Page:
The weaver’s hand is fundamental to fabric creation: punctilious attention to design, selection of the precious yarns and precise workmanship are the elements that set its quality apart and make all such products exclusive examples of artisan excellence.
The Udupi handwoven saree is one of the finest examples of hand weavesin the country. It is rich in texture and in culture. The saree has a varied combination of vivid bright colours on the border and the pallu, made from natural dye or starch for the colour, with yarn. The combed cotton yarn is then used to make the saree consisting of counts 80” to 60” (higher the count, more the thickness and the softness of the saree). It is purely hand woven on a hand-driven loom.
The origin of weaving in Udupi
The history of Udupi sarees traces its roots to the Malabar frame looms that were bought by the Basel Mission. (They started industrial training in weaving in south India in the 1840s). Today they are barely a part of our society. It was also a part of the Swaraj movement – the boycott of western goods.
Handlooms are not just traditional to our culture, but also a livelihood for our forefathers. There is a lesson to be learnt too. In the words of John Piper, “We look at life from the backside of the tapestry. And most of the time, what we see is loose threads, tangled knots, and the like. But occasionally, God’s light shines through the tapestry, and we get a glimpse of the larger design with God weaving together the darks and lights of existence.”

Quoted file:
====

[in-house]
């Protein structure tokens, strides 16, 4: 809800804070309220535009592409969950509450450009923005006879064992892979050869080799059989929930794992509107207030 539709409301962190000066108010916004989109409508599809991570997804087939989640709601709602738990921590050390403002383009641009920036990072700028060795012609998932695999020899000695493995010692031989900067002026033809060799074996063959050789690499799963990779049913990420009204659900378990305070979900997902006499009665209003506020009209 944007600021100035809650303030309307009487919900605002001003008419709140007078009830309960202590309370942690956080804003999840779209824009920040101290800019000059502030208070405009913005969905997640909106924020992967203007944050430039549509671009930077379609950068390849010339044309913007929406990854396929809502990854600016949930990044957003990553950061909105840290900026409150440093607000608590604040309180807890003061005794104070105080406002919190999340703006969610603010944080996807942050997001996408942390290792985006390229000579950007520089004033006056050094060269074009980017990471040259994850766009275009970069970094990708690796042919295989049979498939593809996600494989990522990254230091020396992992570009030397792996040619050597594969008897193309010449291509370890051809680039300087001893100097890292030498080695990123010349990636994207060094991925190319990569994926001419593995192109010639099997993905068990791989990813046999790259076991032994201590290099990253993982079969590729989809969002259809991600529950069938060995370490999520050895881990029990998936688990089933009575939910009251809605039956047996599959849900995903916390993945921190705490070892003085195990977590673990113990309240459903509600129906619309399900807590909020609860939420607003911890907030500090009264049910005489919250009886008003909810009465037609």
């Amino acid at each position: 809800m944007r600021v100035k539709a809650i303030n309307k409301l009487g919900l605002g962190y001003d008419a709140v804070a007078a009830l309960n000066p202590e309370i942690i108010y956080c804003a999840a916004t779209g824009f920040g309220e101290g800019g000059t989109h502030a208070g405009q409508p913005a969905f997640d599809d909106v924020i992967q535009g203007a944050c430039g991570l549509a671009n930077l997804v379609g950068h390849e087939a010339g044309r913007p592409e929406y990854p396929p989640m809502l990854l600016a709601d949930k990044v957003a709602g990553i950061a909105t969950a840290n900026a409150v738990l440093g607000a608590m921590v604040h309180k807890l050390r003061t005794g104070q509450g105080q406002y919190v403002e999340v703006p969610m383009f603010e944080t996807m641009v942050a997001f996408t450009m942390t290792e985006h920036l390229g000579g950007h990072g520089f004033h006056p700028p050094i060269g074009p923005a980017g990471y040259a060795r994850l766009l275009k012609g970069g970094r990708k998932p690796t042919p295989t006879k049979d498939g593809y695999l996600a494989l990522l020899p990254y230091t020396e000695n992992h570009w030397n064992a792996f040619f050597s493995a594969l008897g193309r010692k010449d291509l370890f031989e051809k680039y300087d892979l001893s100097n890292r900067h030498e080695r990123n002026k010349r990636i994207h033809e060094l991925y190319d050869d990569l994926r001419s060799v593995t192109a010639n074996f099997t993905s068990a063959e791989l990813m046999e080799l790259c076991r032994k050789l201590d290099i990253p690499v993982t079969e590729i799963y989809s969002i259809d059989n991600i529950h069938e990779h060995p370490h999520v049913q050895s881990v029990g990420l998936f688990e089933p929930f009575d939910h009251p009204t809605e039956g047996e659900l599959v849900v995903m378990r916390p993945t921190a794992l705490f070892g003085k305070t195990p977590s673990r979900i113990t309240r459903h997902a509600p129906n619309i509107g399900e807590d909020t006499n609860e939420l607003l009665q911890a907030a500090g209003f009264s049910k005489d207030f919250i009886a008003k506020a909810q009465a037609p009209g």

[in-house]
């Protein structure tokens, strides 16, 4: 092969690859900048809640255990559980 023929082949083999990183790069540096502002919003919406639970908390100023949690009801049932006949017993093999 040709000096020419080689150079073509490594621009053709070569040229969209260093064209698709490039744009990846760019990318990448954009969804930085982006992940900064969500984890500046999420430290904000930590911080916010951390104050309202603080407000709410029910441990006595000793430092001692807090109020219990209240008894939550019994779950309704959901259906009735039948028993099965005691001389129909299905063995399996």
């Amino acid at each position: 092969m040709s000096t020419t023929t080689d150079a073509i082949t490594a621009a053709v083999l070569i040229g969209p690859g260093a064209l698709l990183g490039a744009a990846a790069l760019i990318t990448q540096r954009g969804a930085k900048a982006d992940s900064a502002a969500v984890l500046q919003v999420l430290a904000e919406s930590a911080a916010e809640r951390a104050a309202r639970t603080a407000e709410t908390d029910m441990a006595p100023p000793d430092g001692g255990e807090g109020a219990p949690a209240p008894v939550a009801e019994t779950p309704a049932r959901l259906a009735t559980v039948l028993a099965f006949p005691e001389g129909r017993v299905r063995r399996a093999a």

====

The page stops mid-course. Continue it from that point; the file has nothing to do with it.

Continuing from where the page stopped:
These handloom sarees are made with combed cotton yarn of counts 80″and 60″ for weft. The speciality of Udupi Sarees is that the pallu and borders are bright.
The pallu is dyed in dark shades before weaving and extra weft designs are woven in attractive colours. For the warp, a tie and dye method is always vividly applied. First, the entire warp of the sari is dyed with one colour and for pallu another type of dye is applied.
The practice of ‘loom sizing’ is used with natural starch solution applied to warps to strengthen the yarn. The sizing material is directly applied to the yarn while weaving is in progress.
7. Kasuti: Dharwad Saree
Originating from Dharwad this pure handloom cotton collection features its signature cross-stitch embroidery called Kasuti. Synonymous with a plain body and a subtle, contrasting border, these sarees have evolved with changing times. They are hand-woven with exquisite embroidered motifs and are available in a myriad range of palettes and patterns.
Dharwad has sparked interest in cotton creations of a new kind. The cotton yarn is itself coloured due to path breaking experiments that have developed these colour cottons. Grown without genetic modification, these cottons are available in natural colours of brown in light and dark shades.
The speciality of Dharwad Cotton Sarees